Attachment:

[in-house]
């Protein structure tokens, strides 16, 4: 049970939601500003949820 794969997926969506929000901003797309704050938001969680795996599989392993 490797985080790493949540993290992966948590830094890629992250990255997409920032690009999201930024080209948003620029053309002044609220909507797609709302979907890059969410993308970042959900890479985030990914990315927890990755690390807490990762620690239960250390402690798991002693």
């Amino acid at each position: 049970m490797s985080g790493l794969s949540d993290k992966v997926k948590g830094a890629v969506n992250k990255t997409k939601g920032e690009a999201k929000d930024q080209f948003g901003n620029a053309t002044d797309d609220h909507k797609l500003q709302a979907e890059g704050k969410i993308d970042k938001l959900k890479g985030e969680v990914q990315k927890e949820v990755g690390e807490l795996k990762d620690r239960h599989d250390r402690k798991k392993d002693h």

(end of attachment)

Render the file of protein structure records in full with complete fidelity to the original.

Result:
[in-house]
């Protein structure tokens, strides 16, 4: 049970939601500003949820 794969997926969506929000901003797309704050938001969680795996599989392993 490797985080790493949540993290992966948590830094890629992250990255997409920032690009999201930024080209948003620029053309002044609220909507797609709302979907890059969410993308970042959900890479985030990914990315927890990755690390807490990762620690239960250390402690798991002693």
């Amino acid at each position: 049970m490797s985080g790493l794969s949540d993290k992966v997926k948590g830094a890629v969506n992250k990255t997409k939601g920032e690009a999201k929000d930024q080209f948003g901003n620029a053309t002044d797309d609220h909507k797609l500003q709302a979907e890059g704050k969410i993308d970042k938001l959900k890479g985030e969680v990914q990315k927890e949820v990755g690390e807490l795996k990762d620690r239960h599989d250390r402690k798991k392993d002693h």